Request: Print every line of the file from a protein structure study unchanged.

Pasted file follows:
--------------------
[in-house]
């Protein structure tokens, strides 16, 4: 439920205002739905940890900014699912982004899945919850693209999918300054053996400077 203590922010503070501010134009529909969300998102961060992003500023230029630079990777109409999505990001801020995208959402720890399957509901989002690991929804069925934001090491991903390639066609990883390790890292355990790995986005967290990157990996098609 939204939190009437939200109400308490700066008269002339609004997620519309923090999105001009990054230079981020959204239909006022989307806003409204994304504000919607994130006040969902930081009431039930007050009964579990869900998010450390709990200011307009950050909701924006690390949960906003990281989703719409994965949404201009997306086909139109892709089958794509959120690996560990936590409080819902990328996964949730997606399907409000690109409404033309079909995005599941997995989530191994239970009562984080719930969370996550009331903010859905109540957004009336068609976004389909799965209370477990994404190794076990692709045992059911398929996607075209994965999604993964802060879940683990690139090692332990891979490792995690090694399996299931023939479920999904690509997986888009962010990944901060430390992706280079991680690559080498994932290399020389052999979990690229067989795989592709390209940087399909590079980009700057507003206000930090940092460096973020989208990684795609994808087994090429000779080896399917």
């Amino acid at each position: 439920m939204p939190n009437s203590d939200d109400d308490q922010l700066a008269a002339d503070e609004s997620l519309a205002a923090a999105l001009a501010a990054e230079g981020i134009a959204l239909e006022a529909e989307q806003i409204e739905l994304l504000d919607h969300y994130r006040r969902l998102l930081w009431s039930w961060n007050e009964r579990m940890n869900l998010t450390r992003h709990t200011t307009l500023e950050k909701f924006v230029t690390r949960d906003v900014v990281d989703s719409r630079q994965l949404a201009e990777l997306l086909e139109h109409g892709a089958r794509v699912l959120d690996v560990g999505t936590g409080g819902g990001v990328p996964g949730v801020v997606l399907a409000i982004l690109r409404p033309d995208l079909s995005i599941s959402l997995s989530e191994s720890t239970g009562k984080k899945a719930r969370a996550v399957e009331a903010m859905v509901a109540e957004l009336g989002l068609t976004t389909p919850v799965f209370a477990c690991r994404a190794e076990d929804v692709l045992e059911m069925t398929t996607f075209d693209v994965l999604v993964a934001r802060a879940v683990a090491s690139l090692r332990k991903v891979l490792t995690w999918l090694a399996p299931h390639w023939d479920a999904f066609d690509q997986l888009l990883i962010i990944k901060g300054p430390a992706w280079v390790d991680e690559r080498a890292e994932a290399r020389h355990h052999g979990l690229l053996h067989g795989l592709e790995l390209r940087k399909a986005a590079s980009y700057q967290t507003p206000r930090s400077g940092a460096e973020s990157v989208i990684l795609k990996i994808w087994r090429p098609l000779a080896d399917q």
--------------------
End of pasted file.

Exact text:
[in-house]
């Protein structure tokens, strides 16, 4: 439920205002739905940890900014699912982004899945919850693209999918300054053996400077 203590922010503070501010134009529909969300998102961060992003500023230029630079990777109409999505990001801020995208959402720890399957509901989002690991929804069925934001090491991903390639066609990883390790890292355990790995986005967290990157990996098609 939204939190009437939200109400308490700066008269002339609004997620519309923090999105001009990054230079981020959204239909006022989307806003409204994304504000919607994130006040969902930081009431039930007050009964579990869900998010450390709990200011307009950050909701924006690390949960906003990281989703719409994965949404201009997306086909139109892709089958794509959120690996560990936590409080819902990328996964949730997606399907409000690109409404033309079909995005599941997995989530191994239970009562984080719930969370996550009331903010859905109540957004009336068609976004389909799965209370477990994404190794076990692709045992059911398929996607075209994965999604993964802060879940683990690139090692332990891979490792995690090694399996299931023939479920999904690509997986888009962010990944901060430390992706280079991680690559080498994932290399020389052999979990690229067989795989592709390209940087399909590079980009700057507003206000930090940092460096973020989208990684795609994808087994090429000779080896399917």
């Amino acid at each position: 439920m939204p939190n009437s203590d939200d109400d308490q922010l700066a008269a002339d503070e609004s997620l519309a205002a923090a999105l001009a501010a990054e230079g981020i134009a959204l239909e006022a529909e989307q806003i409204e739905l994304l504000d919607h969300y994130r006040r969902l998102l930081w009431s039930w961060n007050e009964r579990m940890n869900l998010t450390r992003h709990t200011t307009l500023e950050k909701f924006v230029t690390r949960d906003v900014v990281d989703s719409r630079q994965l949404a201009e990777l997306l086909e139109h109409g892709a089958r794509v699912l959120d690996v560990g999505t936590g409080g819902g990001v990328p996964g949730v801020v997606l399907a409000i982004l690109r409404p033309d995208l079909s995005i599941s959402l997995s989530e191994s720890t239970g009562k984080k899945a719930r969370a996550v399957e009331a903010m859905v509901a109540e957004l009336g989002l068609t976004t389909p919850v799965f209370a477990c690991r994404a190794e076990d929804v692709l045992e059911m069925t398929t996607f075209d693209v994965l999604v993964a934001r802060a879940v683990a090491s690139l090692r332990k991903v891979l490792t995690w999918l090694a399996p299931h390639w023939d479920a999904f066609d690509q997986l888009l990883i962010i990944k901060g300054p430390a992706w280079v390790d991680e690559r080498a890292e994932a290399r020389h355990h052999g979990l690229l053996h067989g795989l592709e790995l390209r940087k399909a986005a590079s980009y700057q967290t507003p206000r930090s400077g940092a460096e973020s990157v989208i990684l795609k990996i994808w087994r090429p098609l000779a080896d399917q």